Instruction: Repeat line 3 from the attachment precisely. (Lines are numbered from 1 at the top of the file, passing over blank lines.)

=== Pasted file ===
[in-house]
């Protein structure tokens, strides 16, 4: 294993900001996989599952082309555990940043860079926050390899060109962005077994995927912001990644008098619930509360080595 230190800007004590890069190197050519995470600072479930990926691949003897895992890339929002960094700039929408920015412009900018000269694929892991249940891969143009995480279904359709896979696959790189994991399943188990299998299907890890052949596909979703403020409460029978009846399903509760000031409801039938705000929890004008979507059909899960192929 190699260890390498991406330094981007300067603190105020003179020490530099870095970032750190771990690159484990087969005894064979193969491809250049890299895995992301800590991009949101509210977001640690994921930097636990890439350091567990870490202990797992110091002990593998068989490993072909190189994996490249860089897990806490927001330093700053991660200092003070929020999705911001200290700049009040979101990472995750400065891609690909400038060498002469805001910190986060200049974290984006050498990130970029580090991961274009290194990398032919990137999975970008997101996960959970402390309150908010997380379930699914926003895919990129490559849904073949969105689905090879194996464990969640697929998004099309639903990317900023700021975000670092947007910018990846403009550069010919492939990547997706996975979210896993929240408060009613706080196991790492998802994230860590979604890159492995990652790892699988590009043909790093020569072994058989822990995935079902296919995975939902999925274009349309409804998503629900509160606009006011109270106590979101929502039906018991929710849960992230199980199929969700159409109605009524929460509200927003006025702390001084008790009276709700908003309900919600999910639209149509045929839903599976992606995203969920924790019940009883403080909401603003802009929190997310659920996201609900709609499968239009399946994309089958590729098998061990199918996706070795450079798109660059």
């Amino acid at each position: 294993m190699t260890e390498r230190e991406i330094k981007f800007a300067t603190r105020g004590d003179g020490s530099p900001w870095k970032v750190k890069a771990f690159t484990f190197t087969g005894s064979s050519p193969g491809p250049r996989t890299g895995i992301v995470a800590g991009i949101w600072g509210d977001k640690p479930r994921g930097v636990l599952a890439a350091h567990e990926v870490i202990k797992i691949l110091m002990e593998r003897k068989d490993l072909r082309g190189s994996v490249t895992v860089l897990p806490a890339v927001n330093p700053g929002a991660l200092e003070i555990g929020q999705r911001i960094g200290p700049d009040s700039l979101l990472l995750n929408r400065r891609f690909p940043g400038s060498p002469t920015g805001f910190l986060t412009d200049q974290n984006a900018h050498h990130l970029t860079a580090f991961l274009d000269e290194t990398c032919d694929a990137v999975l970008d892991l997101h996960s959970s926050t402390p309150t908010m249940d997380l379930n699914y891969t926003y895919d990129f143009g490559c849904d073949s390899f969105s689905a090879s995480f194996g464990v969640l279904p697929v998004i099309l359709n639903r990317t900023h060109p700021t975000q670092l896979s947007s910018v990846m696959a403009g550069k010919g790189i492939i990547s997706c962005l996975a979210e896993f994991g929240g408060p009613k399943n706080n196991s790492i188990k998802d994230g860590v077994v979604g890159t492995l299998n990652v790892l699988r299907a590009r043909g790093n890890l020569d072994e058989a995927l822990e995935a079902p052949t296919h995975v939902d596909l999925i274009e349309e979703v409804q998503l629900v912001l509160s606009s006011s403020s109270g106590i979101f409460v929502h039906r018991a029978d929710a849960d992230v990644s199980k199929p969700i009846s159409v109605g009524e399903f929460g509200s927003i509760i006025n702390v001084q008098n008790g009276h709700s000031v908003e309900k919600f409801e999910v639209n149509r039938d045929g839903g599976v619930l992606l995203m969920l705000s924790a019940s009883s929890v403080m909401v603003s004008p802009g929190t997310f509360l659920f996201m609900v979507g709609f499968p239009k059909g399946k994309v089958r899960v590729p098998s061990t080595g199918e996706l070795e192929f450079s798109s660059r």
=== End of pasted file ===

């Amino acid at each position: 294993m190699t260890e390498r230190e991406i330094k981007f800007a300067t603190r105020g004590d003179g020490s530099p900001w870095k970032v750190k890069a771990f690159t484990f190197t087969g005894s064979s050519p193969g491809p250049r996989t890299g895995i992301v995470a800590g991009i949101w600072g509210d977001k640690p479930r994921g930097v636990l599952a890439a350091h567990e990926v870490i202990k797992i691949l110091m002990e593998r003897k068989d490993l072909r082309g190189s994996v490249t895992v860089l897990p806490a890339v927001n330093p700053g929002a991660l200092e003070i555990g929020q999705r911001i960094g200290p700049d009040s700039l979101l990472l995750n929408r400065r891609f690909p940043g400038s060498p002469t920015g805001f910190l986060t412009d200049q974290n984006a900018h050498h990130l970029t860079a580090f991961l274009d000269e290194t990398c032919d694929a990137v999975l970008d892991l997101h996960s959970s926050t402390p309150t908010m249940d997380l379930n699914y891969t926003y895919d990129f143009g490559c849904d073949s390899f969105s689905a090879s995480f194996g464990v969640l279904p697929v998004i099309l359709n639903r990317t900023h060109p700021t975000q670092l896979s947007s910018v990846m696959a403009g550069k010919g790189i492939i990547s997706c962005l996975a979210e896993f994991g929240g408060p009613k399943n706080n196991s790492i188990k998802d994230g860590v077994v979604g890159t492995l299998n990652v790892l699988r299907a590009r043909g790093n890890l020569d072994e058989a995927l822990e995935a079902p052949t296919h995975v939902d596909l999925i274009e349309e979703v409804q998503l629900v912001l509160s606009s006011s403020s109270g106590i979101f409460v929502h039906r018991a029978d929710a849960d992230v990644s199980k199929p969700i009846s159409v109605g009524e399903f929460g509200s927003i509760i006025n702390v001084q008098n008790g009276h709700s000031v908003e309900k919600f409801e999910v639209n149509r039938d045929g839903g599976v619930l992606l995203m969920l705000s924790a019940s009883s929890v403080m909401v603003s004008p802009g929190t997310f509360l659920f996201m609900v979507g709609f499968p239009k059909g399946k994309v089958r899960v590729p098998s061990t080595g199918e996706l070795e192929f450079s798109s660059r």